My grandfather was in US Army Air Corps, stationed at the Isle of Wight in WWII. He was colorblind, as am I. He cheated his way through the pilot's tests in order to maintain his flight status.

About 6 or 7 months into his tour, he flunked a routine exam and was grounded. (Again, color blindness -- they handed him a box of fluff balls and told him to pull out the green ones.) So, his superiors sent him up in the belly of a bomber with a map and sketch pad. Grandpa was both red-green and blue-yellow colorblind. Through a quirk in his eyesight, he could see that the pattern on camouflage netting or tarps wasn't natural foliage. They put him in the belly gunner's position, and had him sketch out on a map where he saw what he thought were emplacements.

The ability to discern certain types of camouflage is apparently common for certain types of colorblindness. I can do it. The texture and shapes don't look right.
posted by zarq at 2:09 PM on June 8, 2009 [40 favorites]

That's right next to Boeing Field.
posted by milkrate at 2:16 PM on June 8, 2009 [1 favorite]

If you're interested in that kind of stuff I heartily recommend Masquerade by Seymour Reit - apart from a slightly impartial tone (the clever Brits used tricks and feints to fool their enemies, the conniving Nazis used deception and lies) it is very accessible and has quite a few examples of the kinds of misdirections used in wartime.

I like it especially because it introduced me to Jasper Maskelyne^, a stage magician who turned out to have a knack for creating military illusions like fake tank battalions or copies of important bombing targets away from the real site; it is fascinating to read how much he could do with what was basically garbage that no one in the military saw any use for.

Much of the info on those military actions was classified until relatively recently; I'm glad that at least some people now get the recognition they deserve.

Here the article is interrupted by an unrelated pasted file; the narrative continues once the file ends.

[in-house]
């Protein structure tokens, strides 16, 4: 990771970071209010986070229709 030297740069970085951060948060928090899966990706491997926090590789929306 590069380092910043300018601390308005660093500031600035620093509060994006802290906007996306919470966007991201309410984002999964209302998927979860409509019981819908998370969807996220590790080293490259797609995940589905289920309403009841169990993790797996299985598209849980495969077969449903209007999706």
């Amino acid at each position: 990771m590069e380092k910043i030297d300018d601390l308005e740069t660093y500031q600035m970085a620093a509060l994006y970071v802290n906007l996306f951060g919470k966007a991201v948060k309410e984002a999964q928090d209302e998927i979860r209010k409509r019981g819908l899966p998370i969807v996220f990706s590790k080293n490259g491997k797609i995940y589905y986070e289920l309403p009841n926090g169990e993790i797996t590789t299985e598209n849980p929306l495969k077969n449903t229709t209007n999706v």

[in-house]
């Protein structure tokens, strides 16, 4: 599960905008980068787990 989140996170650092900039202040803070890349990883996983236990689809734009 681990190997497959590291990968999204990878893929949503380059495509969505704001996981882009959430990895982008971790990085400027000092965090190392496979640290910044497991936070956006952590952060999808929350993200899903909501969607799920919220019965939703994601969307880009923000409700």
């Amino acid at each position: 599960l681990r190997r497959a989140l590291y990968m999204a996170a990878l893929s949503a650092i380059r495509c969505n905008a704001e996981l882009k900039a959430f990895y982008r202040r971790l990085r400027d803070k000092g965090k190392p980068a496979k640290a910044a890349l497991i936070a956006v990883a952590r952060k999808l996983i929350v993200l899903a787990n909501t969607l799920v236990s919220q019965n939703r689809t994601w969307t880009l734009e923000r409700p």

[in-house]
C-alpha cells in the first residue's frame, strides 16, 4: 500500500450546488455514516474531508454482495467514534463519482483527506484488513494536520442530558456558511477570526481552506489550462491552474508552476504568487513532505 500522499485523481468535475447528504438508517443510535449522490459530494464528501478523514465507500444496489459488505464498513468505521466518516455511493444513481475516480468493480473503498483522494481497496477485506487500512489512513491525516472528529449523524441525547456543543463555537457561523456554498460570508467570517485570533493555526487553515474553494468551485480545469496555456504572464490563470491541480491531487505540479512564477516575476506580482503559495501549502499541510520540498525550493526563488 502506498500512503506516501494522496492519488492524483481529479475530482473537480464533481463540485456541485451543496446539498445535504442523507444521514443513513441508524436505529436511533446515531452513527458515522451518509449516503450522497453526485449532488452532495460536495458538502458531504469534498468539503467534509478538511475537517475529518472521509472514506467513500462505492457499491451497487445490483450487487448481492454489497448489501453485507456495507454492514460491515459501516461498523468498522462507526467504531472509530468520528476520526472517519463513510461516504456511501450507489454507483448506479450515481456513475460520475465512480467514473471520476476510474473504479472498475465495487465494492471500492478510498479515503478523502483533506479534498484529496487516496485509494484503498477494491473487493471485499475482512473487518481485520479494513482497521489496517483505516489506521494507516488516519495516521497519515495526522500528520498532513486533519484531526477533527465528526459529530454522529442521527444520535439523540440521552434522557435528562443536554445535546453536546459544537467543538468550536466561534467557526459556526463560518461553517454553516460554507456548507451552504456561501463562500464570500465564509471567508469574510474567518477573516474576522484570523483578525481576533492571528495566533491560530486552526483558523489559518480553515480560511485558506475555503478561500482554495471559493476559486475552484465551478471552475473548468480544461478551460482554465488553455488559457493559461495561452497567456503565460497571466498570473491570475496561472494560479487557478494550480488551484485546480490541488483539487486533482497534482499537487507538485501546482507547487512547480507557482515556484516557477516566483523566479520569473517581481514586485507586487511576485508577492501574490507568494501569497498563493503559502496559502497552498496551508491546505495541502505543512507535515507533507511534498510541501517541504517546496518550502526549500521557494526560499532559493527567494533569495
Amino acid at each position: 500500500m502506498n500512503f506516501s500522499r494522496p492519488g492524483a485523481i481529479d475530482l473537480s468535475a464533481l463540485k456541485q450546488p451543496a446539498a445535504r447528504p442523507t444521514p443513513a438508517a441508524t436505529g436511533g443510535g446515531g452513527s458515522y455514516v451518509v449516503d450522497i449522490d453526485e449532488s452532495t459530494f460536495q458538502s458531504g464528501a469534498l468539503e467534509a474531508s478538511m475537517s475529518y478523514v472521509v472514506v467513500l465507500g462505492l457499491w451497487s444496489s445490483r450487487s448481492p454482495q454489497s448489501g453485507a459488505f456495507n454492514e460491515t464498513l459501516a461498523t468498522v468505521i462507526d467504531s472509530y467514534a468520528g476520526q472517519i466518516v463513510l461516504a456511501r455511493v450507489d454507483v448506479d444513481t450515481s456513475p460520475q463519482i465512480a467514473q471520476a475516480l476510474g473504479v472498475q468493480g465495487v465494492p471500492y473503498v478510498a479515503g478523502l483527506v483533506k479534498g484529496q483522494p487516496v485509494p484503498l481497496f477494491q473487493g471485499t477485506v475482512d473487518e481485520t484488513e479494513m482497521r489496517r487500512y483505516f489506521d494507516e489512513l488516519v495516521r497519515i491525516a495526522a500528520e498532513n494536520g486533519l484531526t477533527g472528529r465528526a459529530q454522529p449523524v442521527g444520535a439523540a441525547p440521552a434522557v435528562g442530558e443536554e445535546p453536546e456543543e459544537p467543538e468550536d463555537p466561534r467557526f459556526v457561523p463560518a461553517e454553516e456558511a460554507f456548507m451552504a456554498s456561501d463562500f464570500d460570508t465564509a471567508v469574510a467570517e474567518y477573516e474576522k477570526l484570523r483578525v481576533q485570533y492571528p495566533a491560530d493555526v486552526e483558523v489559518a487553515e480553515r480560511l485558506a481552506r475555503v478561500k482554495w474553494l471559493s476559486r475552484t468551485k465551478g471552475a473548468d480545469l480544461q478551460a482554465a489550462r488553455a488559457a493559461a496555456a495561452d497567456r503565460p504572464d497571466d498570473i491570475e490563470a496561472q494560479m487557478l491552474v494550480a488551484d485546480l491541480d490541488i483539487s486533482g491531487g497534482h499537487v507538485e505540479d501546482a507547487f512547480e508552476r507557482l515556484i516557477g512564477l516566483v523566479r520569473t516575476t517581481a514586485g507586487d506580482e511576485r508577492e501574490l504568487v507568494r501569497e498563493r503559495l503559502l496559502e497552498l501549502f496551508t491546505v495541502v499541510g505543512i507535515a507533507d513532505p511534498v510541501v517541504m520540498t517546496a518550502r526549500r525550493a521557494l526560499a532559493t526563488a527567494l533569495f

posted by PontifexPrimus at 2:33 PM on June 8, 2009

Great article, thanks for the post. And thanks, zarq -- now I can tell my friends that my "handicap" carries advantages they never dreamed of...
posted by Pantengliopoli at 2:37 PM on June 8, 2009

Helsinki avoided a huge load of bombs from USSR by putting the city in blackout and putting air defence to defend furiously the island next to the actual city and setting lights all around there. 16,000 bombs were dropped by 2,000 planes, totalling 2,600 tons of bombs in three nightly raids, where f.ex destruction of Dresden took 1,320 planes and 3,900 tons of bombs, but only 530 bombs hit the actual city, 146 dead. LOL.
posted by Free word order! at 3:17 PM on June 8, 2009

Pantengliopoli, You're very welcome! It's a fun bit of trivia.

If you're red-green colorblind, you can most likely see the difference. I'm both red-green and blue-yellow.
posted by zarq at 3:41 PM on June 8, 2009

Thanks for the book tip, @PontifexPrimus. Looking forward to seeing more examples of allied ingenuity.
posted by hrbrmstr at 6:19 PM on June 8, 2009

They also used camouflage in Long Beach California.
posted by sweetmarie at 4:41 PM on June 10, 2009